(Bloomberg) -- The Bank of Korea left interest rates unchanged for a third straight meeting while reinforcing its message that persistent inflation means an additional hike is still possible.
The central bank kept its seven-day repurchase rate at 3.5% on Thursday as predicted by all 17 economists surveyed by Bloomberg News. Six of seven board members are open to the terminal rate reaching 3.75%. And while officials see inflation rising at a slower pace than their previous forecasts, their outlook still tops market expectations and core prices are seen hotter for 2023.
The central bank’s pause, while still leaving the door open to one more hike, shows officials are putting the fight against sticky prices ahead of supporting an economy under pressure amid a global slowdown. Prior to the BOK’s announcement, investors and many analysts were betting on rate cuts in Korea later this year, as risks to economic growth build.
The decision also comes amid renewed doubts over whether the Federal Reserve will hold its policy rate at its next meeting as shown by Fed minutes released overnight and recent comments by policymakers. Additional rate hikes in the US could put further pressure on a weak won. A move by the Reserve Bank of New Zealand on Wednesday to indicate rates had reached their peak prompted a slump in that country’s currency.
Markets “shouldn’t think the BOK is absolutely over with rate hikes,” Governor Rhee Chang-yong said during a press conference following the release of the statement. “Members will monitor the situation, especially inflation, along with other central bank decisions and their impact on Korea” to determine policy, he said.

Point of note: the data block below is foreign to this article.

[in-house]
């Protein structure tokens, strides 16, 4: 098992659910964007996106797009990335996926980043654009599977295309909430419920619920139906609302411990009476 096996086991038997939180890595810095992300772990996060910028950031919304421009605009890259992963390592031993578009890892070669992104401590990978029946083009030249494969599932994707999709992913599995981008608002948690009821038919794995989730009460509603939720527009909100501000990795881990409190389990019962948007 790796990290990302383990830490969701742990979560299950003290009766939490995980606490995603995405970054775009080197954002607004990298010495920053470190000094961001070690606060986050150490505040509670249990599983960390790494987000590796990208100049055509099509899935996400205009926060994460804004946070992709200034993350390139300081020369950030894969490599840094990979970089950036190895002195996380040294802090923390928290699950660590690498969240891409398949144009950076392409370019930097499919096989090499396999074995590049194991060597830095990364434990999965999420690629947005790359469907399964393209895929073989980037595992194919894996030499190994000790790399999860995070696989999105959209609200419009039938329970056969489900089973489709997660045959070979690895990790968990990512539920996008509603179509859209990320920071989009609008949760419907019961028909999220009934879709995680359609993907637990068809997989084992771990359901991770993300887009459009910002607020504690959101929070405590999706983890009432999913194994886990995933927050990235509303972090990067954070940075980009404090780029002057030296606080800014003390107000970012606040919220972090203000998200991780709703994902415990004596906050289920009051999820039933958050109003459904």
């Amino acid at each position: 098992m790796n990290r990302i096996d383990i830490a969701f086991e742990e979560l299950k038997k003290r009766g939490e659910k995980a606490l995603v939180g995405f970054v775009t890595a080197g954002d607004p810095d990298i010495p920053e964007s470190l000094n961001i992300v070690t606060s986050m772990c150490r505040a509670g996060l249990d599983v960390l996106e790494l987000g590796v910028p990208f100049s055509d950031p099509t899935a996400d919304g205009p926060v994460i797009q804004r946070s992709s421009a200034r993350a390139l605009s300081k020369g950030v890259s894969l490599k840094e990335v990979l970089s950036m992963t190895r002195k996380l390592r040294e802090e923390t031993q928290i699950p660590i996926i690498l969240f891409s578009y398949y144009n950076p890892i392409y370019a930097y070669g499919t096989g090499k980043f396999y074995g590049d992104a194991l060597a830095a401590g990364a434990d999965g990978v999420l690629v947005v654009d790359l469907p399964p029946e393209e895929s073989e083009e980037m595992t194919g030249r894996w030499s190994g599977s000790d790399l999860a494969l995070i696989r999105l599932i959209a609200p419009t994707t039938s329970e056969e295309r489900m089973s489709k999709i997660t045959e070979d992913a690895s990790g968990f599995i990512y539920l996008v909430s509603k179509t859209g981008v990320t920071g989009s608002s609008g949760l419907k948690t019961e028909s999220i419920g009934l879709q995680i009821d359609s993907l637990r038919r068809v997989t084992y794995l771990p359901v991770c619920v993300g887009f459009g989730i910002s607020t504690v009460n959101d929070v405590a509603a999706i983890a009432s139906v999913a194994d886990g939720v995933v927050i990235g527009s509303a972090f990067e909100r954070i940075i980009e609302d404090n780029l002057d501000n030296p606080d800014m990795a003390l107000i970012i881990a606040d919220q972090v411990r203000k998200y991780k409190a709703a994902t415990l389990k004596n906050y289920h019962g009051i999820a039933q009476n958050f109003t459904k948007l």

The yield on the government’s policy-sensitive three-year note extended gains after Rhee’s comments on inflation pressures lingering, rising 12 basis points to 3.49%.
Central bank officials maintained their projection for a 3.5% increase in consumer prices this year before easing to 2.4% in 2024 from a prior forecast of 2.6%. But they see core inflation lingering for longer than previously thought, boosting their forecast for this year to 3.3% from 3%.
The bank also revised down annual growth expectations for 2023 to 1.4% — a move that was widely expected by analysts — and to 2.3% in 2024. Rhee said that exports of chips — a major driver of economic growth for the country — would recover after bottoming out in the fourth quarter as China winds down its stockpile of inventory and demand recovers in the world’s second-biggest economy.
The BOK likely cut its growth outlook because “any positive spillover effect from China’s recovery has been small, and consumption has remained sluggish especially in terms of investment,” said Woo Hye-young, fixed-income analyst at Ebest Investment & Securities Co. Analysts will closely watch the core inflation figure to gauge future policy moves, she said.
The growth picture has grown increasingly murky in South Korea, primarily due to weak global demand for its goods and services. Exports have fallen sharply since late last year and there are few signs of a rebound.
There are also several internal risks to the outlook, including consumer spending amid a utility rate hike and higher living costs. The housing market has also slowed as higher interest rates crimp borrowing, though Rhee said he expects a soft landing rather than a major correction in prices.
Despite mounting growth headwinds, the Bank of Korea made clear Thursday that their top priority remains inflation.
“We expect the policy messaging will continue to push back against a quick easing pivot,” said Krystal Tan, an economist at Australia & New Zealand Banking Group. She expects the first rate cut in early 2024, barring any major shift in rhetoric.
(Updates with Rhee comments, market context. An earlier version was amended to clarify year of raised core inflation projection.)
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